MagazineAugust 2010Troubled Waters

Troubled Waters

Four regional rivers were named to the country’s top 10 endangered rivers, published annually by watchdog group American Rivers. West Virginia’s mighty Gauley River—revered for its world-class whitewater—is threatened by toxic valley fills and dumping from mountaintop removal mining on the ridge above it.

“It’s destroying one of the most biologically diverse and culturally rich areas in the world,” said Margaret Janes of Appalachian Center for the Economy and the Environment.

It’s also endangering one of West Virginia’s most thriving economic engines—recreation tourism. The Gauley is a centerpiece of the state’s outdoor scene, which attracts climbers, hardcore paddlers, and approximately 275,000 annual whitewater rafters.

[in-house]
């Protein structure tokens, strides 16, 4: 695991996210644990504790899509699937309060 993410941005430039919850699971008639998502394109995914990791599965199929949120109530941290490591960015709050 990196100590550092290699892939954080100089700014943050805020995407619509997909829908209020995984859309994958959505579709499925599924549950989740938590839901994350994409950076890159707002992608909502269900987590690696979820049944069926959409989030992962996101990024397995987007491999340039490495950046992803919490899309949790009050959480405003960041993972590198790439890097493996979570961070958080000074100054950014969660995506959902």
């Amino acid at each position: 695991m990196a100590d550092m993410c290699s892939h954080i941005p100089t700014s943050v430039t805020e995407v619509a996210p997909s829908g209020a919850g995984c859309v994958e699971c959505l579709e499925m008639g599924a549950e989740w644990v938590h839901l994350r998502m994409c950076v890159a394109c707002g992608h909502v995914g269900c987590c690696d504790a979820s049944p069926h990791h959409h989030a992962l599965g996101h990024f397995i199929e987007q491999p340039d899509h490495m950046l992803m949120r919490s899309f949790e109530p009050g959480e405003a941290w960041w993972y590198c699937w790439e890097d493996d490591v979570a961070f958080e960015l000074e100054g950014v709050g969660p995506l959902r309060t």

West Virginia’s Monongahela River—a favorite for flatwater paddlers—made the endangered list due to natural gas mining pollution. The Mon provides drinking water for hundreds of thousands of people in West Virginia and Pennsylvania. North Carolina’s Little River earned a spot on the endangered list due to a proposed water supply dam, a multimillion dollar taxpayer burden that could be avoided through comprehensive water efficiency measures in the Raleigh area. And in Alabama, improving a hydropower dam on the Coosa River could save several aquatic species’ from extinction.

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